A couple of weeks ago here at PopMatters, Eric Swain wrote about a more complex form of moral choice in games.
It’s not a question of right or wrong, but a question of priorities. The player is offered up two rights and asked to make a choice between them ... The morality here isn’t based on abstract rules, but on the individual player—what they would do and why is up to them” (Eric Swain, “More Thoughts on a More Complex Form of Moral Choice in Video Games”, 24 June 2014)
I agree with everything Swain has written, but I’d also like to add an important caveat to the conversation. These kinds of complex moral choices, the kind that force us to choose between two philosophical truths that will go on to define who we are, what we value, and how the game is about what we value, these kinds of choices are best implemented at the end of a game.
Let’s look at the game that started this discussion: The Wolf Among Us episode three, “A Crooked Mile”. The choice to burn or spare Auntie Greenleaf’s tree, as Eric wrote, is great because it plays with multiple thematic ideas at the same time. There are issues of economy and character relationships that you have to consider in addition to general ethical concerns. As a result, when you make a decision at that moment, you’re defining something important within the game. You’re defining what it’s about, and because players can interpret their choice in a multitude of nuanced ways, A Crooked Mile can ultimately be about a multitude of things.
That’s a lot of pressure to put on episode four, “In Sheep’s Clothing”, and unsurprisingly the game didn’t live up to all the expectations and promises that the aforementioned scenario suggested. I wrote about this last week, considering how episode four didn’t follow through on the thematic and character arcs that I thought the game had established in episode three. When following up on that major moral decision, the game had to take all those multitudes of possible interpretations into consideration. Developers can’t possibly design for all possible interpretations, so some disconnect for some players was inevitable.
Then Eric mentions Gunpoint, and how a moral choice at the end of that game is effective because it asks us to choose not between good and evil or right and wrong but between truth and justice. By making us choose between two morally good things, Gunpoint gives the choice a weight and meaning that would be missing in the typical good/evil dichotomy. Again, we have a nice complex choice that defines what the game is about, but what makes Gunpoint better in this regard than The Wolf Among Us is that the game ends after we make that choice. This seems, to me, to be the better design decision because it means the game doesn’t have to follow up on a multitude of moral interpretations.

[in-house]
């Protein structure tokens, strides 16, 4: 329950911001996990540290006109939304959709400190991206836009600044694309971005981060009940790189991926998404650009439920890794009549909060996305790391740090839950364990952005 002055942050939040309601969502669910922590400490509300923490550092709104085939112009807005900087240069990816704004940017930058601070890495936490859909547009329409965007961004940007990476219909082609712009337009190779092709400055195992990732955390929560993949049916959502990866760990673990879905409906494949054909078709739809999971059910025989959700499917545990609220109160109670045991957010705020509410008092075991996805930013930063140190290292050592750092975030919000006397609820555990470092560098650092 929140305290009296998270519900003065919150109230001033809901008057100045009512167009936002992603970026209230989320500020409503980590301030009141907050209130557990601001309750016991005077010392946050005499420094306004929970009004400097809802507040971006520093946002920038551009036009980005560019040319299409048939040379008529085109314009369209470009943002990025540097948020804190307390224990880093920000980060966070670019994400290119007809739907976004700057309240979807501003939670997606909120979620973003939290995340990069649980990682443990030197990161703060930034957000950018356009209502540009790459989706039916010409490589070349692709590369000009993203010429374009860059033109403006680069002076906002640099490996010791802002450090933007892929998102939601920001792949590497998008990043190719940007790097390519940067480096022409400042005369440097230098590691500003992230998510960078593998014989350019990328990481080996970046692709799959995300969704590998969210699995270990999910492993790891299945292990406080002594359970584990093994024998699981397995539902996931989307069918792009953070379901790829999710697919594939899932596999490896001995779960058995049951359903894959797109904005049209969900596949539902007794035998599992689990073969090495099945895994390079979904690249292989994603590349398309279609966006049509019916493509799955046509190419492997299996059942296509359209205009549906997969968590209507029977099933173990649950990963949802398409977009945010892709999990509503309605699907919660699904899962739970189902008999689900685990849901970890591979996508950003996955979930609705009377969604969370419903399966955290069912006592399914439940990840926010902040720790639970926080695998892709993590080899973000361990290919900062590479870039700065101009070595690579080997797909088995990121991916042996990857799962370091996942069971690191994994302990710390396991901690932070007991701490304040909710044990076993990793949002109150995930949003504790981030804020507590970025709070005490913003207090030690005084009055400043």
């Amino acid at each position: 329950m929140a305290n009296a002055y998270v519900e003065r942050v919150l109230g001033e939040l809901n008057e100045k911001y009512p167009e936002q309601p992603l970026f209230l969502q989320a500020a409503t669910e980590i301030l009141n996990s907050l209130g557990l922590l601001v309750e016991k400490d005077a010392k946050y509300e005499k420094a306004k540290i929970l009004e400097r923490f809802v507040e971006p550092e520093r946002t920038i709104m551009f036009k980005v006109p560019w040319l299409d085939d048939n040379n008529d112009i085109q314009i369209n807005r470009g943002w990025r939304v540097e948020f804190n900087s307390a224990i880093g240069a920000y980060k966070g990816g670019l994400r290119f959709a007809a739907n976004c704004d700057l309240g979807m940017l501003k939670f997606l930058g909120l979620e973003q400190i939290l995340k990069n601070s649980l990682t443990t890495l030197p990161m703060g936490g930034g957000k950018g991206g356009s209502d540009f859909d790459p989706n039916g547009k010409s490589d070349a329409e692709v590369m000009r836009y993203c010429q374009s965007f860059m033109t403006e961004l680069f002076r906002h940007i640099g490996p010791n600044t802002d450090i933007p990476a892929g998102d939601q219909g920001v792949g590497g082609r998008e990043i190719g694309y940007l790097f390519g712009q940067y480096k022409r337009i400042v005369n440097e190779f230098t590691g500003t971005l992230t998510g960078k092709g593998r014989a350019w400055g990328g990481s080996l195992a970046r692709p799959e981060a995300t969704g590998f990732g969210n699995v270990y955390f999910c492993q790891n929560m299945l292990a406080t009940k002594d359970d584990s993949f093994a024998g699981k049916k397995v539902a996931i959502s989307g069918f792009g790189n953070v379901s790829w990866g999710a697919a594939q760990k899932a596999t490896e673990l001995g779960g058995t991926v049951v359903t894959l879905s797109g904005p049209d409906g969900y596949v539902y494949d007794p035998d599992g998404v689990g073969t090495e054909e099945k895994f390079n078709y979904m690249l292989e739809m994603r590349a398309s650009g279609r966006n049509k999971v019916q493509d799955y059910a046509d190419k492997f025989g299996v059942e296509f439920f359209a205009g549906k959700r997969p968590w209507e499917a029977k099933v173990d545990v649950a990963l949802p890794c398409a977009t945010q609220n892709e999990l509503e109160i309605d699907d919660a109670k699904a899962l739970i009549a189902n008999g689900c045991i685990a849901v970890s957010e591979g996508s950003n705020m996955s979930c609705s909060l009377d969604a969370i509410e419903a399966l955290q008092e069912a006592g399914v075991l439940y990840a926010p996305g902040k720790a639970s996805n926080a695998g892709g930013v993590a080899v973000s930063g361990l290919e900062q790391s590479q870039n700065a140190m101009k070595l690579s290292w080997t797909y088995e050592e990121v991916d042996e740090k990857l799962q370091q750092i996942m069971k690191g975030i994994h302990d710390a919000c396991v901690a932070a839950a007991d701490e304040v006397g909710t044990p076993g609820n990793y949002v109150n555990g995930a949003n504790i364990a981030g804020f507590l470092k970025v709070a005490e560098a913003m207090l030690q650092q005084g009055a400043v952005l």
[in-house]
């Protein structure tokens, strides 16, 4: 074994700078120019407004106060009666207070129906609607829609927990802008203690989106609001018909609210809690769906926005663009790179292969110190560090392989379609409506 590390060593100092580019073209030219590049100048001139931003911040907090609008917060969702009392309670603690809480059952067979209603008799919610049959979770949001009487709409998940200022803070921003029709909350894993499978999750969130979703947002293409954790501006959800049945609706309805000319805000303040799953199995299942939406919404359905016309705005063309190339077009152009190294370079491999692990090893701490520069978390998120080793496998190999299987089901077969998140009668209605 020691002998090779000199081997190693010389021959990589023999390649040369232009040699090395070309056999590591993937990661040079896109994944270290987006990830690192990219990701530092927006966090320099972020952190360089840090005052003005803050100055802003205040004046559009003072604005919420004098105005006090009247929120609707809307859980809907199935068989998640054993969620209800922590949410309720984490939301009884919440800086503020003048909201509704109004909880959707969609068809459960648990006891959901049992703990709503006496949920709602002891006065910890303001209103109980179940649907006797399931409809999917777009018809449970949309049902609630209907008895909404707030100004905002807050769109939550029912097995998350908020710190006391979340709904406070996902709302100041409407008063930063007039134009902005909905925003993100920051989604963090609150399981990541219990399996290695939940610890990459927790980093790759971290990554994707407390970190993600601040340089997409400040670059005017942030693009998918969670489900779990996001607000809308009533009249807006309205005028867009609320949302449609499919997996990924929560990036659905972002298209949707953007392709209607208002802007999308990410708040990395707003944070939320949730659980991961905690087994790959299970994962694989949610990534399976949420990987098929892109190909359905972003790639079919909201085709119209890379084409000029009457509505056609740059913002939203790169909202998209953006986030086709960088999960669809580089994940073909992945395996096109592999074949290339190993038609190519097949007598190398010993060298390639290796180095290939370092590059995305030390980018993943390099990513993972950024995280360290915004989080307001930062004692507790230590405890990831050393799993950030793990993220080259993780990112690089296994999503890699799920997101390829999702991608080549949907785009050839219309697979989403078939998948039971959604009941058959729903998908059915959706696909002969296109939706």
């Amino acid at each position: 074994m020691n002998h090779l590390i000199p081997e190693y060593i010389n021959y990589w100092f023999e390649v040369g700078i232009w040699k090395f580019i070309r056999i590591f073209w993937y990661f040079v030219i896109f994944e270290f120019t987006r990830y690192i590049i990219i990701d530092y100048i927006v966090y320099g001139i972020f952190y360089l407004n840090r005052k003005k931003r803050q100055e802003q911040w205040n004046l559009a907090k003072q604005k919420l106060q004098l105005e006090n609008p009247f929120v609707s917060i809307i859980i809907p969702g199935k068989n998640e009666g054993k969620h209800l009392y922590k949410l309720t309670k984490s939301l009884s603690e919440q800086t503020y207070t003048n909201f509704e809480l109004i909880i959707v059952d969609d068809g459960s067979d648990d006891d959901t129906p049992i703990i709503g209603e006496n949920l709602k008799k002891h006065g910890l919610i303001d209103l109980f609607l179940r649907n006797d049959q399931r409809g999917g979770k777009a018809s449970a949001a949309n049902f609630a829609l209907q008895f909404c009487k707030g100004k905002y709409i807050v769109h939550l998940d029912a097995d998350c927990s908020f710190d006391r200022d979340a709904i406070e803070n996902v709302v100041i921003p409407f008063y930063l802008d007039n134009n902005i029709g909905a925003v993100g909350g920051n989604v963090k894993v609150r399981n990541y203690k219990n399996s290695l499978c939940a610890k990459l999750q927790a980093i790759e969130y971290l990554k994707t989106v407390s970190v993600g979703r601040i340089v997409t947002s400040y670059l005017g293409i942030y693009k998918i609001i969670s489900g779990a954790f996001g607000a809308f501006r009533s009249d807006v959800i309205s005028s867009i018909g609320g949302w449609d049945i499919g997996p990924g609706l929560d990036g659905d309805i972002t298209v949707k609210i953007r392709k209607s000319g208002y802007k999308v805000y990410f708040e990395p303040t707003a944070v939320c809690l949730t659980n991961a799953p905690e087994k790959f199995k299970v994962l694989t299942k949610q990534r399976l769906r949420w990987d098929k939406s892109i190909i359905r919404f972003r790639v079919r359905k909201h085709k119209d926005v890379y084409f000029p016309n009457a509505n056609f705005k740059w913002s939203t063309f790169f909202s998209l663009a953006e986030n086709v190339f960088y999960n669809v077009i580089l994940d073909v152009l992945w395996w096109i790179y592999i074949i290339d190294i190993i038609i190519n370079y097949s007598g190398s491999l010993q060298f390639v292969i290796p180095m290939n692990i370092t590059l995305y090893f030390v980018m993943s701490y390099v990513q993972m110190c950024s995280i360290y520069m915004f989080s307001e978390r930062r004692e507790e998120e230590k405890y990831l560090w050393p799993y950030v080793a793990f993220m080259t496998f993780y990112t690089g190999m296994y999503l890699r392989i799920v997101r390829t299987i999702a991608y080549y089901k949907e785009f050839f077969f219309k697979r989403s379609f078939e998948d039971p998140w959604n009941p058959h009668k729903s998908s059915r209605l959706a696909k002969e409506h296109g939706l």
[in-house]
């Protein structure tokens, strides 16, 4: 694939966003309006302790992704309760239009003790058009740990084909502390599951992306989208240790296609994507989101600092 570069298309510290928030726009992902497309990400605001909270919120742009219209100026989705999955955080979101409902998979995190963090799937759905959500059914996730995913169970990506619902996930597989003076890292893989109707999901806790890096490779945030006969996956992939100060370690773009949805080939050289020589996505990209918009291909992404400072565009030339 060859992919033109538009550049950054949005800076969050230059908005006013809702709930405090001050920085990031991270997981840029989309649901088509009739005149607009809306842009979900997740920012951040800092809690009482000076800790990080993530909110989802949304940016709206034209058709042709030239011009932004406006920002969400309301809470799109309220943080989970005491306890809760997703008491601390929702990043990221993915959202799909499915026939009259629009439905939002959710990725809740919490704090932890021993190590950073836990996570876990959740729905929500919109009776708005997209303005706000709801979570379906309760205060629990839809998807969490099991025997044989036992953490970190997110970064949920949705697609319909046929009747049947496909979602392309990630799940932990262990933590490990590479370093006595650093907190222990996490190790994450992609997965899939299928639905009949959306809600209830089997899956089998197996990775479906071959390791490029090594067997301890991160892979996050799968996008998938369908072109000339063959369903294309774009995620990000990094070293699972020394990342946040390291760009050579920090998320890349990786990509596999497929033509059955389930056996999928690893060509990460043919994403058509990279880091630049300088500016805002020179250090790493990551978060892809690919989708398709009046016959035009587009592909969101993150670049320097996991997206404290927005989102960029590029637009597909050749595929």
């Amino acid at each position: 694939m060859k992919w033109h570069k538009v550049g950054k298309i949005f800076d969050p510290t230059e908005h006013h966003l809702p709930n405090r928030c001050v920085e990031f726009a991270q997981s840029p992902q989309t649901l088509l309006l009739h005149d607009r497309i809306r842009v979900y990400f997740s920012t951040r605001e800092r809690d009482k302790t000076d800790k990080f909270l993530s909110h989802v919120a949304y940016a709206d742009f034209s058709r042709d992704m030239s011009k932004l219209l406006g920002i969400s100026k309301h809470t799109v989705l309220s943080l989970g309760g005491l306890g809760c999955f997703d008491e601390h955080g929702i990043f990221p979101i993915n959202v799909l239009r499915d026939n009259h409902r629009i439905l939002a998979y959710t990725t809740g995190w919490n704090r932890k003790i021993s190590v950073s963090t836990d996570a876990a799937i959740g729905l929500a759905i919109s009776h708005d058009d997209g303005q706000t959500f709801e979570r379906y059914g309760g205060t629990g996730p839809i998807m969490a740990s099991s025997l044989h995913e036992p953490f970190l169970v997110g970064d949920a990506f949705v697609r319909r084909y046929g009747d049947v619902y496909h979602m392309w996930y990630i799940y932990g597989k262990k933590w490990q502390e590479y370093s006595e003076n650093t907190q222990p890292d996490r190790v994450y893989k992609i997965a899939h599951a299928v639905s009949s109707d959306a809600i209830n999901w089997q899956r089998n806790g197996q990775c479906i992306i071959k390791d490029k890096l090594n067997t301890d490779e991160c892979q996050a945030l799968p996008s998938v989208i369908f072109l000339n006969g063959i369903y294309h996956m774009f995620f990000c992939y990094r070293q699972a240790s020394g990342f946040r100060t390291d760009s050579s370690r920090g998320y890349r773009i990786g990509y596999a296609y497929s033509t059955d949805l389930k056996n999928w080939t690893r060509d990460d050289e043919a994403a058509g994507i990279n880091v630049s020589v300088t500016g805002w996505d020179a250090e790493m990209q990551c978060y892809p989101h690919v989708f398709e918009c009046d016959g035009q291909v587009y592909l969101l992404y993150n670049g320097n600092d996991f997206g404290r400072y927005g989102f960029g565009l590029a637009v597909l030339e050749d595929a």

Gunpoint isn’t the only game to end with a complex moral choice. Multiple games have done this, and they’re all the better for it.
At the end of Bastion, you’re faced with two moral choices in quick succession. The combinations of these two choices are all variations on a single idea—how people react to disaster—but each variation prioritizes a different emotional reaction. Are you driven by revenge, forgiveness, regret, or optimism?
Rockstar has ended the last couple Grand Theft Auto games with a choice that determines the theme of that game. In GTA IV we choose whether to take revenge on an antagonist or to accept his bribe. There are, of course, horrible consequences for either decision, but those decisions also determine whether GTA IV is a violent rebuttal of capitalism, or a violent confirmation of the realities of mob life.
In GTA V we can choose to kill our friends or unite against the man giving the kill order. In this way, the game can either be a uniting call for class warfare, an argument for economic security over friendship, or a warning about the corrupting influence of money (G. Christopher Williams and I talked about this in more depth on our Moving Pixels podcast about GTA V).
At the end of The Swapper we choose to either “swap” into the body of a rescue worker or jump into a gorge and kill ourselves. The decision is essentially an argument about the importance of survival or justice and whether ignorance excuses crimes. Were our killings justified because we didn’t know better and we needed to survive?
At the start of The Witcher 2 we’re framed for the murder of a king, and we spend the rest of the game trying to clear our name. After being swept up in a massive political conspiracy, we finally confront the real assassin and… talk. Or we can talk if we choose to. We can also just fight or walk away. At this point the conflict is over, and the story is over. Whatever we do now, we do for personal closure. In this moment, we get to choose which of our many motivations is most important: revenge for being framed, justice for the king, or a desire to understand this whole mess.
Ending a game with a complex moral choice allows a single game to have multiple thematic conclusions, and it’s just easier on the writers. If there’s a clear trend throughout all of these complex choices, it’s that they’re climactic in nature. They represent a capstone moment. They’re the player making a definitive statement about something. Such moments make for great endings, but dangerous cliffhangers.
// Moving Pixels
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